Alana Biggers, MD, MPH, FACP

I received my MD degree at the University of Illinois Chicago (UIC) College of Medicine, and I earned a Master of Public Health degree in chronic disease epidemiology from Tulane University School of Public Health and Tropical Medicine. I also completed a public health fellowship at the Centers for Disease Control and Prevention (CDC). My interests are in health disparity research, and I aim to improve diversity and inclusion in medicine. I have a NIH/NHLBI career development award for research in type 2 diabetes mellitus and sleep in African Americans in underserved communities.

In addition to my role as the Associate Program Director of Diversity, Equity, and Inclusion for the Internal Medicine Residency Program, I also serve in the Department of Medicine (DOM) as the co-chair of the DOM Inclusion Council (DOMIC) and was a previous consultant for the Bias Reduction in Internal Medicine (BRIM) Initiative, another NIH funded grant to address bias in academic medicine. I was recently awarded in July 2022 an ABIM Foundation award for a project to address microaggressions in medicine. Since my time at UIC, I have served as a mentor to many underrepresented in medicine (URiM) medical students to help them navigate through personal and career goals. I have also served as the faculty advisor to the UIC Chapter of SNMA for the past 5 years to help advise the organization in executing their yearly community service and school events. I continue to expand my role in the Chicago community by providing tips on healthy living through research, patient care and media outlets.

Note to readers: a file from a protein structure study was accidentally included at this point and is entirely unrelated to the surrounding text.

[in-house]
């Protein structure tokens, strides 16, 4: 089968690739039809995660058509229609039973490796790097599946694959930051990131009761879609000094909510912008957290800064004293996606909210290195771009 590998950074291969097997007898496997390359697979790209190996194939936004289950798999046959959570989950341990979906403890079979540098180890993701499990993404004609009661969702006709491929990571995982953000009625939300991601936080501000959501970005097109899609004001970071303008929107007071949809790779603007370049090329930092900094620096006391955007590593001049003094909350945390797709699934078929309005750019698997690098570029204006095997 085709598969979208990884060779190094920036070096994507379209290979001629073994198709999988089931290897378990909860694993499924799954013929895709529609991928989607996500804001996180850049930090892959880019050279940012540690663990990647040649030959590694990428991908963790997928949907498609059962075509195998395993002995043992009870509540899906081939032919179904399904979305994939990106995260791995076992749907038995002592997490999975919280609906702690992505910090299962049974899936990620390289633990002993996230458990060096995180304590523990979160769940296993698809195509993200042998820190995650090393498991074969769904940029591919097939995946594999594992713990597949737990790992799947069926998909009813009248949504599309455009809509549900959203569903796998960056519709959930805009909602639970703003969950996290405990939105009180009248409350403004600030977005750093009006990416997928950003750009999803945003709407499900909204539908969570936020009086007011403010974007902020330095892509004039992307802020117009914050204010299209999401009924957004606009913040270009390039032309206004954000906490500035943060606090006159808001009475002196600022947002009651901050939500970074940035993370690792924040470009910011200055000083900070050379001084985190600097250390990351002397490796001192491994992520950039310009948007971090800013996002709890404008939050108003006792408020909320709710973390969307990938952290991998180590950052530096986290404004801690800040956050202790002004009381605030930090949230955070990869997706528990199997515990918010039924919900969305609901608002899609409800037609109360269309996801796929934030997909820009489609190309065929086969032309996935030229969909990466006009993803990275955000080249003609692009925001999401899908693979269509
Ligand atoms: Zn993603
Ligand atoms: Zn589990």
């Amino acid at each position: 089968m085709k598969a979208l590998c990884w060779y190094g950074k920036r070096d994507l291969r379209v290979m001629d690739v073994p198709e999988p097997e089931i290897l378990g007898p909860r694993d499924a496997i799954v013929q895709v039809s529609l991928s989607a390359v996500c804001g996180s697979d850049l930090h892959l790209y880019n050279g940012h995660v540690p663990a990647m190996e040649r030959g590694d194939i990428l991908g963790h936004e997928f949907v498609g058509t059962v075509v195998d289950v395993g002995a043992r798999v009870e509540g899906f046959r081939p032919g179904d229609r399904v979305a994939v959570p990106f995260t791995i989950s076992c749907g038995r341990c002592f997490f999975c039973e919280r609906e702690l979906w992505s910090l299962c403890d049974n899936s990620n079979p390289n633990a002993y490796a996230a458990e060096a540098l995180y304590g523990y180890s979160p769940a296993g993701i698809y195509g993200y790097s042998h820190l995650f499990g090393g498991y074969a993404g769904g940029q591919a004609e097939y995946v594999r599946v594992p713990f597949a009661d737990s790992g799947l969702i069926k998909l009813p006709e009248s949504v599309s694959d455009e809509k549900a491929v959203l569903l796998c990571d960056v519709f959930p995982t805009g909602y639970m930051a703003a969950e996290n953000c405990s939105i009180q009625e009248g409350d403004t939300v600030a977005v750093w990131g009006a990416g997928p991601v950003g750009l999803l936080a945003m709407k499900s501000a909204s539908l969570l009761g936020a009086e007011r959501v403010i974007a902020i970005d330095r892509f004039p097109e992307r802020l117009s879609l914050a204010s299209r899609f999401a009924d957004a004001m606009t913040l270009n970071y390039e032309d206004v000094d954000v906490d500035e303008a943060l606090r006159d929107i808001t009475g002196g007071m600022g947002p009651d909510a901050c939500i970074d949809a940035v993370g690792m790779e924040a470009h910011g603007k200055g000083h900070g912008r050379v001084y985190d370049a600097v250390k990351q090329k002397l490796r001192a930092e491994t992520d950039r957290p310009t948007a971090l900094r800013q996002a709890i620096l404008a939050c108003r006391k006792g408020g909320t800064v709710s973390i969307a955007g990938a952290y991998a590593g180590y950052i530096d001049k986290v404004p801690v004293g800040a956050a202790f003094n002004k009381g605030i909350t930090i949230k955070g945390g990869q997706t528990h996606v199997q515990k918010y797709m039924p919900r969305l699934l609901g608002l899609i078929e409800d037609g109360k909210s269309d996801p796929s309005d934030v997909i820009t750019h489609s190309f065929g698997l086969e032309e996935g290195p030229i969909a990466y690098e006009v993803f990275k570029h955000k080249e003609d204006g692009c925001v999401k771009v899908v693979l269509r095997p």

Ashley Binde